What kinds of course will you be offering in the future?
I am offering a South Asia course in spring quarter titled Modern South Asia (ANTH 323). I would love to have some graduate students in the course too. I also plan to offer a course on human-animal studies in the spring. I also plan on offering a graduate course on materiality, given the explosion in scholarship on the issue.
I will likely offer a course on the anthropology of development as well as a course on villages at some point. I think it’s important to bring villages back into anthropological conversation. I will also likely offer a course on environmental anthropology. Additionally, I am developing a course that focuses on rituals. There is some exciting work to be done in terms of re-theorizing rituals, studying rituals that fail, rituals that produce the state and also the way we think about individual rituals.
In what ways would you like to engage with graduate students going forward?
I love working with graduate students. Conversations with them are very intellectually stimulating. They are reading and thinking about such interesting things and doing work that is cutting edge and contemporary. I hope to be able to support students, even advise them in the future. My own training is fairly interdisciplinary. I would love to work with graduate students in different departments.
What languages do you speak and how important do you think language study is to the kind of work you do?
I am a native speaker of Hindi and have fluency in Kumaoni, which is the language I used in most of my field work. I also understand Tamil and have some speaking and reading proficiency in it. I believe language study is crucial. Immersion in your field of study is important and cannot happen without fluency in a particular language. You cannot acquire an understanding of the context unless you have familiarity with the language.
I am curious to know what made you interested in the Himalayas?
My master’s thesis was on Kumaon. My research was more archival since I was a history student but it was the same region. I find Uttarakhand a fascinating place. It’s a new state in the Indian union where politics of statehood and regional identity have created interesting conversations about what defines human-animal relations, the pahāṛī–ness of people and animals, the question of who identity attaches to. Uttarakhand is a place where mountain identity extends beyond humans to animals and gods.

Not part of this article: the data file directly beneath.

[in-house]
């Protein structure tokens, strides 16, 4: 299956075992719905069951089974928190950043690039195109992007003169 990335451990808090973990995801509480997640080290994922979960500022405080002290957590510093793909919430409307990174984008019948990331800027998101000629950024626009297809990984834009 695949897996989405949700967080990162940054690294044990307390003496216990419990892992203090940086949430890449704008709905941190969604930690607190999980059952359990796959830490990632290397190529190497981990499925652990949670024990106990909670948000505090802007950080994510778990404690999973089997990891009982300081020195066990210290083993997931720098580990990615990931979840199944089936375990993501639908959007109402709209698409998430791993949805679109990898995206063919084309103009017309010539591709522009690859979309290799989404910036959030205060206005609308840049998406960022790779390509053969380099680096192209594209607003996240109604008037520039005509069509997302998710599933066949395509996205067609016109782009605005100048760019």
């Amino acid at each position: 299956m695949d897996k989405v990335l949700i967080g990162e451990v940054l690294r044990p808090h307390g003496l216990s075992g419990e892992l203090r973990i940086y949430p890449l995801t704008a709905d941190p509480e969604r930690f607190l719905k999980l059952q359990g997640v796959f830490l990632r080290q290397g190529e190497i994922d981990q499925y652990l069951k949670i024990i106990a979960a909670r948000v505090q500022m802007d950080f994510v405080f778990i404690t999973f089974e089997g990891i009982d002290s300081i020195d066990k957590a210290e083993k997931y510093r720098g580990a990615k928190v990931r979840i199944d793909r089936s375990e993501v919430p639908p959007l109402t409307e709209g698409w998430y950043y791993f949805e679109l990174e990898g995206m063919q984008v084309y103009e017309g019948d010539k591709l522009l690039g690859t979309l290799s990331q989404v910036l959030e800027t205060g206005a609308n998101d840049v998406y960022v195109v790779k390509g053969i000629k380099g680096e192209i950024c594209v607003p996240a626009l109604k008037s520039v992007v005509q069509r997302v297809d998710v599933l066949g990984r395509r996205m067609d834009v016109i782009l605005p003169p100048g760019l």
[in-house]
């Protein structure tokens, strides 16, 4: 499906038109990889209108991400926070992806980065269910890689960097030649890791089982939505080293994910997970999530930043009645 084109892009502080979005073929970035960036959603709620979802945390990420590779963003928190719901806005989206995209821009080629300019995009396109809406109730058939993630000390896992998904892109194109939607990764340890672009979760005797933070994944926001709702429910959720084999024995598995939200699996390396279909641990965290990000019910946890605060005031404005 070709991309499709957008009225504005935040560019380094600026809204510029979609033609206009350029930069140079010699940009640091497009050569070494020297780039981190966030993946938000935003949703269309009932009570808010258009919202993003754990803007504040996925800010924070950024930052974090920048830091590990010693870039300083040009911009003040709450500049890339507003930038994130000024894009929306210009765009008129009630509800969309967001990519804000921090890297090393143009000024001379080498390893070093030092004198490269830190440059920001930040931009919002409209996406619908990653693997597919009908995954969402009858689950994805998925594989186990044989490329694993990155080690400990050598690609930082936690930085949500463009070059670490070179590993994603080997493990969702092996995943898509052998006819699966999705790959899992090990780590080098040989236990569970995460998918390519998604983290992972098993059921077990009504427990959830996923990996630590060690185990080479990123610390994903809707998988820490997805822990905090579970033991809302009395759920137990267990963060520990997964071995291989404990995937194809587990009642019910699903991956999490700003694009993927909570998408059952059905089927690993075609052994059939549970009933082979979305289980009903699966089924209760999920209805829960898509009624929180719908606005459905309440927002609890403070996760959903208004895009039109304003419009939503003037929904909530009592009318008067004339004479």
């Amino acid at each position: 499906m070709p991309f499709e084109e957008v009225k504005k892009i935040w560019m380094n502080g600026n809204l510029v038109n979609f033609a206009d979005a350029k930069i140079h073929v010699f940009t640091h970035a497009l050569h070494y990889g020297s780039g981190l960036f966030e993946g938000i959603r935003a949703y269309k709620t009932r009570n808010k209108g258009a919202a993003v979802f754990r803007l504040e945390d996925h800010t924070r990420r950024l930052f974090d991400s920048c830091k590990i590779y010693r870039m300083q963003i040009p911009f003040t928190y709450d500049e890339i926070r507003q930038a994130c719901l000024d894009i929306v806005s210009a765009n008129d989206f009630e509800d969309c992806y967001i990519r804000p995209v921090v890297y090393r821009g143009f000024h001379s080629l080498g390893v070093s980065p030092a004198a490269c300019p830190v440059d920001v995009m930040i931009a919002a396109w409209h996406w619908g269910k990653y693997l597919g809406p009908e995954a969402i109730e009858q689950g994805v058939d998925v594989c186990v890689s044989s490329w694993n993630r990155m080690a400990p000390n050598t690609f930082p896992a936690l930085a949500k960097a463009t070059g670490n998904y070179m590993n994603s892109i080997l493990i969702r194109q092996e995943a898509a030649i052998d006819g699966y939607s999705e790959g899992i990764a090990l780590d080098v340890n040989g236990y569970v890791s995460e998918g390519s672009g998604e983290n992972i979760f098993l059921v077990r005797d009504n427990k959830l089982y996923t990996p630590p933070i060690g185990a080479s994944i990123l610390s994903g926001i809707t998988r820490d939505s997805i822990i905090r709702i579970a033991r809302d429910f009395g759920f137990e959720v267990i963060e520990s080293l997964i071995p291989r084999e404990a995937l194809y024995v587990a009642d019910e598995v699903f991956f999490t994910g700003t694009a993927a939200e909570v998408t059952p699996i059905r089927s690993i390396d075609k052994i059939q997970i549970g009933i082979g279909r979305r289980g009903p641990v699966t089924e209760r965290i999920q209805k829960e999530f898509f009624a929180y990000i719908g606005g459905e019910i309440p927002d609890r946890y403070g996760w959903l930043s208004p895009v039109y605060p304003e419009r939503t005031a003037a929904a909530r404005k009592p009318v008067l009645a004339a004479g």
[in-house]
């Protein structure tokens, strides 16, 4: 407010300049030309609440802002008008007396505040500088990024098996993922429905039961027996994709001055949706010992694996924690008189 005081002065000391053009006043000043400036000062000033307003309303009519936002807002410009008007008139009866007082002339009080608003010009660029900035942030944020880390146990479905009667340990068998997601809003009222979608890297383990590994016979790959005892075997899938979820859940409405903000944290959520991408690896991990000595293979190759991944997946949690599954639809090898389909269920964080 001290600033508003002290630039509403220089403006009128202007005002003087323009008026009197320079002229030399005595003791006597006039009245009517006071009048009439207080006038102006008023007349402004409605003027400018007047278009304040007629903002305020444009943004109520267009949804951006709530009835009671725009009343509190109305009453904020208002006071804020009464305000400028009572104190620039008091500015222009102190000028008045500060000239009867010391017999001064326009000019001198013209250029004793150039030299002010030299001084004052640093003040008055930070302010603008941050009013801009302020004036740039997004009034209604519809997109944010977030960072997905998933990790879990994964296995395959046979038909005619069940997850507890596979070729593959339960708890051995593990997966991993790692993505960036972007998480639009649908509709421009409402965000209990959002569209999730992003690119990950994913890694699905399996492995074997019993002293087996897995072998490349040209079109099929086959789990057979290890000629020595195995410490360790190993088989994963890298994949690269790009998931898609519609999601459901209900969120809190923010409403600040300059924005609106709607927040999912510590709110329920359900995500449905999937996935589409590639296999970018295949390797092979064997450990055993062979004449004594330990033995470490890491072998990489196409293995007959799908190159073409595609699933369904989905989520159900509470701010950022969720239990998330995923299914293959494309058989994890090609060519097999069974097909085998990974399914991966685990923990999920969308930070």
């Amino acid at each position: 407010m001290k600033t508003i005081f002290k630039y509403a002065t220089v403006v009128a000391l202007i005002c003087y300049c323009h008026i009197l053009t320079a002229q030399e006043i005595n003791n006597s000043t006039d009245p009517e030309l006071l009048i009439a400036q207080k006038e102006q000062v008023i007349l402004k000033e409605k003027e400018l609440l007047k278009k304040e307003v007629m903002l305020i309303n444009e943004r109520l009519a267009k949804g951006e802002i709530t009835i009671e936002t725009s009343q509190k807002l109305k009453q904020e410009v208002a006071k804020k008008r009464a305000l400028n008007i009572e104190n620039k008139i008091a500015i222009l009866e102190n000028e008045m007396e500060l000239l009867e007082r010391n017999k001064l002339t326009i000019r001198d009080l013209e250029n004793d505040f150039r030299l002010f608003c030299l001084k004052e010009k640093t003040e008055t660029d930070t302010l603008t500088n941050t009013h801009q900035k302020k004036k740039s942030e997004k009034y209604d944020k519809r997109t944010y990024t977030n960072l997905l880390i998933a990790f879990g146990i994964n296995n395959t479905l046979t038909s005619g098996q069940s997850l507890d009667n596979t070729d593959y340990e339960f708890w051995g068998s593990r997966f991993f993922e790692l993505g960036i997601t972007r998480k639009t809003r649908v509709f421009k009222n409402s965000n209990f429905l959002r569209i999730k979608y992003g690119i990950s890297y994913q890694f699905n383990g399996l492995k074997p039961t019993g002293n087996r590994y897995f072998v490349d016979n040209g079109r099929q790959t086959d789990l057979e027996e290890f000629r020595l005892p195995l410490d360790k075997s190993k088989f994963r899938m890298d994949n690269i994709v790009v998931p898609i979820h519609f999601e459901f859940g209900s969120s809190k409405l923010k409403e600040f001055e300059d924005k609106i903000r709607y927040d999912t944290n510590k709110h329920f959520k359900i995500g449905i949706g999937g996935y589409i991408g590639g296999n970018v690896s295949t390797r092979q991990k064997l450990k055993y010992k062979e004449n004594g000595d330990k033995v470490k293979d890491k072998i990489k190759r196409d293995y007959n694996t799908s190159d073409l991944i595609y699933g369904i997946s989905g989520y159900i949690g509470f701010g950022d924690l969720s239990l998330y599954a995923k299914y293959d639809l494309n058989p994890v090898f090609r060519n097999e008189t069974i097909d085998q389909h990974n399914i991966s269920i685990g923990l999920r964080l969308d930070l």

The region has a rich environmental history and the Himalayas are an exciting place to do research. Land is an important feature in my work, and going forward I am interested in studying new markets for land and what agrarian futures might look like.
Honestly, I also just love the mountains. I love doing work up there. I have gone back there every six months since 2009 and feel very connected to the people and the region.
The mountains are a good way to segue into a conversation about Seattle. How does it feel to live here?
I really enjoy living here. The flora, environment and mountains remind me of Uttarakhand. There are many affective connections. Seattle is also just a great city. The politics and conversations around who has access to the city and its changing nature are really exciting. I love the Pacific Northwest, and my neighborhood, Capitol Hill, which has an amazing bookstore (Elliott Bay Book Company) and great food and music.
What activities do you enjoy outside of your work?
I love to read fiction and poetry. Apart from literary fiction, I’m a sucker for noir. I recently finished reading What the Day Owes the Night by Yasmina Khadra. Right now I am reading The Faithful Place by Tana French.
I enjoy photography but have not had a chance to take my camera out in Seattle yet. I hope to go to the nearby islands some time. I am also a food-lover. The International District is a gift that keeps giving. I love Sichuan, Mexican and Indian cuisine. I enjoy music. My first week in Seattle I had a chance to go to a qawwālī by Fareed Ayaz and Abu Mohammad. It was phenomenal and I hope it sets the tone for the rest of my time here. I also love to hike. As I said, I really am a mountain person. I love my morning walk to campus where I see the Olympics on one side and the Cascades on the other.